Carlton Crescent runs in a gentle curve from London Road north west to Bedford Place. It was built piecemeal over the period 1825 to 1842 in a variety of types of buildings, all of which are now Grade II listed. There are a series of attractive large detached three-storey villas, e.g. nos. 5, 6 and 7 (image 4)on the north eastern curve of the street, and some terraces, e.g. nos. 17-22 at the Bedford Place end of the street (image 1). There are also some attractive individual buildings, including Carlton Lodge situated on the south corner with Bedford Place, Avondale House (image 2), situated at the apex of the junction between Carlton Crescent and Carlton Place, and no. 29, sometimes known as Lampugh House, situated on the south west side of the street. The original no. 1 situated on the north corner with London Road is now styled 77 London Road.
In 1961 a three-storey extension to St Anne’s School was built near the junction with Bedford Place. Nos. 11 and 12 Carlton Crescent have been incorporated into the school.
In spite of the variety of types, the consistency of style and materials gives the street an attractively unified appearance. It was described by David Lloyd (Building of England: Hampshire and the I.O.W.) as “the most spectacular piece of Regency development in Southampton”. A number of architects were responsible for the design of the buildings, but only one, Samuel Toomer, can be identified.
The crescent, which established itself as the “genteel upper part of the town”, was developed at the end of the spa period when Southampton was still regarded as a fashionable resort. The houses were planned for gracious 19th century living and were favoured by army and navy officers, professional men and successful businessmen, looking to move up the social order. In the 20th century most of the buildings were converted to office use. The street, however, retains much of its original character. It was designated a conservation area in 1972.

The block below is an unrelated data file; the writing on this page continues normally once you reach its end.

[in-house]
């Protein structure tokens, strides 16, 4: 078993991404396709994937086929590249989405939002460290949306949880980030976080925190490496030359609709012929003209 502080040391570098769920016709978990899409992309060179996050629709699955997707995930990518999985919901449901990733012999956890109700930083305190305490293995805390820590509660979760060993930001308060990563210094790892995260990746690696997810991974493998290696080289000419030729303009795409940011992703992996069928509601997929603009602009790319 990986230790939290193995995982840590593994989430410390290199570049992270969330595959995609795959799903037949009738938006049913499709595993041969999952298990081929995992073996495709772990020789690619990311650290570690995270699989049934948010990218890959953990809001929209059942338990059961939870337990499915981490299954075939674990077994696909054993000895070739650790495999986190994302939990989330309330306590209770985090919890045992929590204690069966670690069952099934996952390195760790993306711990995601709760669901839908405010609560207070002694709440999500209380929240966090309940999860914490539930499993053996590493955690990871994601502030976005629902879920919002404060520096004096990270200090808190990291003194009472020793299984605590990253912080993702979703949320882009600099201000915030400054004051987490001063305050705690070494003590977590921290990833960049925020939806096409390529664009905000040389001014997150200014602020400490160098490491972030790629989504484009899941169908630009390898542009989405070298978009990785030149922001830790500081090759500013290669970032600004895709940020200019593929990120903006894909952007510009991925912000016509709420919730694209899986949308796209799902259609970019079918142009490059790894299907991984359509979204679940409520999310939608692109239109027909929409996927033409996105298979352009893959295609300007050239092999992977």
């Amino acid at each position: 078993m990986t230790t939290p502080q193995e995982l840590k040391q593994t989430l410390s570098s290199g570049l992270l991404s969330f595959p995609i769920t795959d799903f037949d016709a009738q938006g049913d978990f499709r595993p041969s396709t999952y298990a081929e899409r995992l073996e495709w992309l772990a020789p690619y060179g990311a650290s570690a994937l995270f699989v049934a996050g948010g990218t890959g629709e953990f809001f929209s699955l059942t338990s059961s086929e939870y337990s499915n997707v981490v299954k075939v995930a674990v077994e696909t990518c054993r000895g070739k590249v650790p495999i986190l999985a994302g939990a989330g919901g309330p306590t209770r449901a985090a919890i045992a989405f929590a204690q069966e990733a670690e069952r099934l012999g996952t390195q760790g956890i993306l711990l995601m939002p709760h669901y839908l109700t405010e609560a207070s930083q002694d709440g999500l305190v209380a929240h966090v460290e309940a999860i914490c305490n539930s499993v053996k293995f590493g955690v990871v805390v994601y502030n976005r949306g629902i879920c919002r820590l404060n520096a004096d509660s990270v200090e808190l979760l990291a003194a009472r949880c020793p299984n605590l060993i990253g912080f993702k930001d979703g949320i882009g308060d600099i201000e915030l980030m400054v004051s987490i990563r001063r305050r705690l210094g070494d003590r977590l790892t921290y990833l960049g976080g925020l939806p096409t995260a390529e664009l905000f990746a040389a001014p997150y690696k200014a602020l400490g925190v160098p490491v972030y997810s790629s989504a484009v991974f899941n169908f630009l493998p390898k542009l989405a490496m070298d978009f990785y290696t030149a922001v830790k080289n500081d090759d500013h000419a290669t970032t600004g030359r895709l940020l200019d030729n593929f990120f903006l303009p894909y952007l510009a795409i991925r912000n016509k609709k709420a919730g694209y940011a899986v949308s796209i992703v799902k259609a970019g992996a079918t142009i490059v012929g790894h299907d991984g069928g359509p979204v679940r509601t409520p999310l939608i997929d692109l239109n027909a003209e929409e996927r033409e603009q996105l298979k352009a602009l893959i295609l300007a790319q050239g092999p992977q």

- James Henry Hurdis (number 20, 1852-1857).
Southampton Occasional Notes,, 2nd Series, by ‘Townsman’, p73. (HS/h)
Building of England: Hampshire and the I.O.W., by Nikolaus Pevsner and David Lloyd, p559-60. (H/i)
Southampton’s Historic Buildings, by R. J. Coles, p18-21. (HS/k)
‘Carlton Crescent: Southampton’s most spectacular Regency development’, by A. G. K. Leonard, in Southampton Local History Forum Journal, no17, Autumn 2010, p33-44. (HS/h)
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